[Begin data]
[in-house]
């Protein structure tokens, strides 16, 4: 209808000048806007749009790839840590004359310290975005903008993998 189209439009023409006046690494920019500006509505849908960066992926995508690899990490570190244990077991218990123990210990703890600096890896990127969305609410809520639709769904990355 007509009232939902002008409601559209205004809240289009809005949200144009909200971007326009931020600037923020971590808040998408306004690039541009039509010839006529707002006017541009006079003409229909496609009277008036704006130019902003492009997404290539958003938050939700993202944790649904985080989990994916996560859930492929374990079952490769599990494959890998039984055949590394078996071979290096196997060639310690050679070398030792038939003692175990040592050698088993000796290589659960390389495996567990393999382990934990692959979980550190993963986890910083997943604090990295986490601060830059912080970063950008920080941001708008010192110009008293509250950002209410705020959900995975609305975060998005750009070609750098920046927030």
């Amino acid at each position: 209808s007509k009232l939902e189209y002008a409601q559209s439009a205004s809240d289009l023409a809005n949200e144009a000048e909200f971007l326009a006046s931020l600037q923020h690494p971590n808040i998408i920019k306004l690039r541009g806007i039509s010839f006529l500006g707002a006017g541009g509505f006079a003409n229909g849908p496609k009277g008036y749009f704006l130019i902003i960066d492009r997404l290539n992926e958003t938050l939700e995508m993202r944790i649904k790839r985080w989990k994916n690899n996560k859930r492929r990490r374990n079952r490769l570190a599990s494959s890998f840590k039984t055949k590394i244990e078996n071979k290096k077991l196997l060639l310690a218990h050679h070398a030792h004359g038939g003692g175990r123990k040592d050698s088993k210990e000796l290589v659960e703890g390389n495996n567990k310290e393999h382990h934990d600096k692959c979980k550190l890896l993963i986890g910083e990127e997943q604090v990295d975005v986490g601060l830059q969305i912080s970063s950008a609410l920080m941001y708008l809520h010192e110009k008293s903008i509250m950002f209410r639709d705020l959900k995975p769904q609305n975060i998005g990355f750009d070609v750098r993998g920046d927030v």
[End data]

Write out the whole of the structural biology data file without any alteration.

[in-house]
């Protein structure tokens, strides 16, 4: 209808000048806007749009790839840590004359310290975005903008993998 189209439009023409006046690494920019500006509505849908960066992926995508690899990490570190244990077991218990123990210990703890600096890896990127969305609410809520639709769904990355 007509009232939902002008409601559209205004809240289009809005949200144009909200971007326009931020600037923020971590808040998408306004690039541009039509010839006529707002006017541009006079003409229909496609009277008036704006130019902003492009997404290539958003938050939700993202944790649904985080989990994916996560859930492929374990079952490769599990494959890998039984055949590394078996071979290096196997060639310690050679070398030792038939003692175990040592050698088993000796290589659960390389495996567990393999382990934990692959979980550190993963986890910083997943604090990295986490601060830059912080970063950008920080941001708008010192110009008293509250950002209410705020959900995975609305975060998005750009070609750098920046927030």
């Amino acid at each position: 209808s007509k009232l939902e189209y002008a409601q559209s439009a205004s809240d289009l023409a809005n949200e144009a000048e909200f971007l326009a006046s931020l600037q923020h690494p971590n808040i998408i920019k306004l690039r541009g806007i039509s010839f006529l500006g707002a006017g541009g509505f006079a003409n229909g849908p496609k009277g008036y749009f704006l130019i902003i960066d492009r997404l290539n992926e958003t938050l939700e995508m993202r944790i649904k790839r985080w989990k994916n690899n996560k859930r492929r990490r374990n079952r490769l570190a599990s494959s890998f840590k039984t055949k590394i244990e078996n071979k290096k077991l196997l060639l310690a218990h050679h070398a030792h004359g038939g003692g175990r123990k040592d050698s088993k210990e000796l290589v659960e703890g390389n495996n567990k310290e393999h382990h934990d600096k692959c979980k550190l890896l993963i986890g910083e990127e997943q604090v990295d975005v986490g601060l830059q969305i912080s970063s950008a609410l920080m941001y708008l809520h010192e110009k008293s903008i509250m950002f209410r639709d705020l959900k995975p769904q609305n975060i998005g990355f750009d070609v750098r993998g920046d927030v």